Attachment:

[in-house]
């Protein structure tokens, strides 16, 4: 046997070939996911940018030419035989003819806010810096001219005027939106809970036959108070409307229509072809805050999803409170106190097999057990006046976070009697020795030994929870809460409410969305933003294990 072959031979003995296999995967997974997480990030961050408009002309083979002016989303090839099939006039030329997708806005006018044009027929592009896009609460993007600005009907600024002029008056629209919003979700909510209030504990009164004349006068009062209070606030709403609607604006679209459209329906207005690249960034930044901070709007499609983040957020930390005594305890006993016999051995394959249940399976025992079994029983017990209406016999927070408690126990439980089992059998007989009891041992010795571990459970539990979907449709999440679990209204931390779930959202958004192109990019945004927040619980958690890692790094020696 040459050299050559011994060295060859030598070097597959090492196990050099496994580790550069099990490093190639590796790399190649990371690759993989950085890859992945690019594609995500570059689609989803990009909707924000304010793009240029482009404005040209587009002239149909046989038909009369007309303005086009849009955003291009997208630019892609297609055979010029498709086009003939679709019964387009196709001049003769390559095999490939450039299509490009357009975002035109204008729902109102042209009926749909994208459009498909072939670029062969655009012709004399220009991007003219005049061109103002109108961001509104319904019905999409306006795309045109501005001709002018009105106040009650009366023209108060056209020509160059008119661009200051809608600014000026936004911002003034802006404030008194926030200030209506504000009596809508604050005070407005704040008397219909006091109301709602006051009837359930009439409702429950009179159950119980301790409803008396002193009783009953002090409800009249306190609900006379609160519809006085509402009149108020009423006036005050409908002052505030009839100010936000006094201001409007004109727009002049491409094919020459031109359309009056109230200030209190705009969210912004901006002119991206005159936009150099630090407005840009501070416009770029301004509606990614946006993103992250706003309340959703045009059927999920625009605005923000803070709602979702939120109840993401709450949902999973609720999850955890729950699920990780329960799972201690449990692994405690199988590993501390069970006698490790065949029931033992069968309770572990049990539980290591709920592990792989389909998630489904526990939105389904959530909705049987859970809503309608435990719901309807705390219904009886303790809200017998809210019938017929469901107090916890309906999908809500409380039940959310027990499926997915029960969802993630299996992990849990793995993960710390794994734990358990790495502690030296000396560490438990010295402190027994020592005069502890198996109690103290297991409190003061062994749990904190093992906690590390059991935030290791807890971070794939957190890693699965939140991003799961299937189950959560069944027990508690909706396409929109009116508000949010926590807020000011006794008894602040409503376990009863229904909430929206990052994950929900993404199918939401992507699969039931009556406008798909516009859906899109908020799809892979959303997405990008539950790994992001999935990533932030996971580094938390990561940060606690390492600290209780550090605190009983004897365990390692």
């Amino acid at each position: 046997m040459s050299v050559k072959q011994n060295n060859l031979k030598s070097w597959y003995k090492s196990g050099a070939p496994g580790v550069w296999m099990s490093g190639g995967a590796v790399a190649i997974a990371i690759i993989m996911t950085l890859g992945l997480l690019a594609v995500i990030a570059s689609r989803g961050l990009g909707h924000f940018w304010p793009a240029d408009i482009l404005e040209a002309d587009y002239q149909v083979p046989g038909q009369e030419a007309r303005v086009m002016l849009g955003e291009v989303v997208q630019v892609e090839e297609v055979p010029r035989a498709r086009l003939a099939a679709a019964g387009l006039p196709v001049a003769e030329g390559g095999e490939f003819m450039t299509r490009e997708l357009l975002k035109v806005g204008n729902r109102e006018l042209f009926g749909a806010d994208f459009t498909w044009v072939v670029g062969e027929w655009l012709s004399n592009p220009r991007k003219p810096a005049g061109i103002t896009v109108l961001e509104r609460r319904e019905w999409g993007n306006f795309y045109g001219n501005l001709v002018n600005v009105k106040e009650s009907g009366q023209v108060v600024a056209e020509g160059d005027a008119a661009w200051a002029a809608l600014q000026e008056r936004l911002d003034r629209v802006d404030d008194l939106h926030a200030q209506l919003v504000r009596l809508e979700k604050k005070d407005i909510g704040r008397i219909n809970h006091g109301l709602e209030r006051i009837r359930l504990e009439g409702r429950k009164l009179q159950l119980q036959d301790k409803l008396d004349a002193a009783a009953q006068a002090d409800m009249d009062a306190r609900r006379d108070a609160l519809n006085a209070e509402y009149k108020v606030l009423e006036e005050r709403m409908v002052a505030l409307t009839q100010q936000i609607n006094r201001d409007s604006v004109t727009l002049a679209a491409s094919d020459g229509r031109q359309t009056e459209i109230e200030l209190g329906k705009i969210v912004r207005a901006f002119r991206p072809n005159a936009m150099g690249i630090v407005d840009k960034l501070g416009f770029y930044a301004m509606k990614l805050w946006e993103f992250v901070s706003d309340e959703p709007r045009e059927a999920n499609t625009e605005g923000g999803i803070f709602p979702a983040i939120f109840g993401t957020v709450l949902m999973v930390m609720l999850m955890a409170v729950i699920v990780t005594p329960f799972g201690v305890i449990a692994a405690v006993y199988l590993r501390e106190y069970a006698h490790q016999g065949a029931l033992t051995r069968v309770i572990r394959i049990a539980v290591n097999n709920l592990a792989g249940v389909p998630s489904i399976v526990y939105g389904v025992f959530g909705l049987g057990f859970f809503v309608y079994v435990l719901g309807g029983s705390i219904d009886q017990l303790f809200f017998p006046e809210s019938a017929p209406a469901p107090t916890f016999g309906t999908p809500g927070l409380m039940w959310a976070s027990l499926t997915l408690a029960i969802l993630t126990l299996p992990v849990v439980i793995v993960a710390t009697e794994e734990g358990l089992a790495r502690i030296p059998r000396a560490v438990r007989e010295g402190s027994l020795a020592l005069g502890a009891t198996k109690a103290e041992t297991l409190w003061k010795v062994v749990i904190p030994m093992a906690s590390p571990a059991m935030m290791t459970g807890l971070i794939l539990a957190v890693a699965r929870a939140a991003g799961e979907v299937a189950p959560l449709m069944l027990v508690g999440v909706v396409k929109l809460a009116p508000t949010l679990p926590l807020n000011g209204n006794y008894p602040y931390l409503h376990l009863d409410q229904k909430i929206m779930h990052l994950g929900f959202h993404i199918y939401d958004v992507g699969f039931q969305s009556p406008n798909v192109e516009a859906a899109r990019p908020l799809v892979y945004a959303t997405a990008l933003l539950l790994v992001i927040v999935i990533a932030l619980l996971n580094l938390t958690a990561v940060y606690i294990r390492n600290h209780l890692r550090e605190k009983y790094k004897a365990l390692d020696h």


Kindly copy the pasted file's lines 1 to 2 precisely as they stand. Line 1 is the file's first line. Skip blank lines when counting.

[in-house]
């Protein structure tokens, strides 16, 4: 046997070939996911940018030419035989003819806010810096001219005027939106809970036959108070409307229509072809805050999803409170106190097999057990006046976070009697020795030994929870809460409410969305933003294990 072959031979003995296999995967997974997480990030961050408009002309083979002016989303090839099939006039030329997708806005006018044009027929592009896009609460993007600005009907600024002029008056629209919003979700909510209030504990009164004349006068009062209070606030709403609607604006679209459209329906207005690249960034930044901070709007499609983040957020930390005594305890006993016999051995394959249940399976025992079994029983017990209406016999927070408690126990439980089992059998007989009891041992010795571990459970539990979907449709999440679990209204931390779930959202958004192109990019945004927040619980958690890692790094020696 040459050299050559011994060295060859030598070097597959090492196990050099496994580790550069099990490093190639590796790399190649990371690759993989950085890859992945690019594609995500570059689609989803990009909707924000304010793009240029482009404005040209587009002239149909046989038909009369007309303005086009849009955003291009997208630019892609297609055979010029498709086009003939679709019964387009196709001049003769390559095999490939450039299509490009357009975002035109204008729902109102042209009926749909994208459009498909072939670029062969655009012709004399220009991007003219005049061109103002109108961001509104319904019905999409306006795309045109501005001709002018009105106040009650009366023209108060056209020509160059008119661009200051809608600014000026936004911002003034802006404030008194926030200030209506504000009596809508604050005070407005704040008397219909006091109301709602006051009837359930009439409702429950009179159950119980301790409803008396002193009783009953002090409800009249306190609900006379609160519809006085509402009149108020009423006036005050409908002052505030009839100010936000006094201001409007004109727009002049491409094919020459031109359309009056109230200030209190705009969210912004901006002119991206005159936009150099630090407005840009501070416009770029301004509606990614946006993103992250706003309340959703045009059927999920625009605005923000803070709602979702939120109840993401709450949902999973609720999850955890729950699920990780329960799972201690449990692994405690199988590993501390069970006698490790065949029931033992069968309770572990049990539980290591709920592990792989389909998630489904526990939105389904959530909705049987859970809503309608435990719901309807705390219904009886303790809200017998809210019938017929469901107090916890309906999908809500409380039940959310027990499926997915029960969802993630299996992990849990793995993960710390794994734990358990790495502690030296000396560490438990010295402190027994020592005069502890198996109690103290297991409190003061062994749990904190093992906690590390059991935030290791807890971070794939957190890693699965939140991003799961299937189950959560069944027990508690909706396409929109009116508000949010926590807020000011006794008894602040409503376990009863229904909430929206990052994950929900993404199918939401992507699969039931009556406008798909516009859906899109908020799809892979959303997405990008539950790994992001999935990533932030996971580094938390990561940060606690390492600290209780550090605190009983004897365990390692």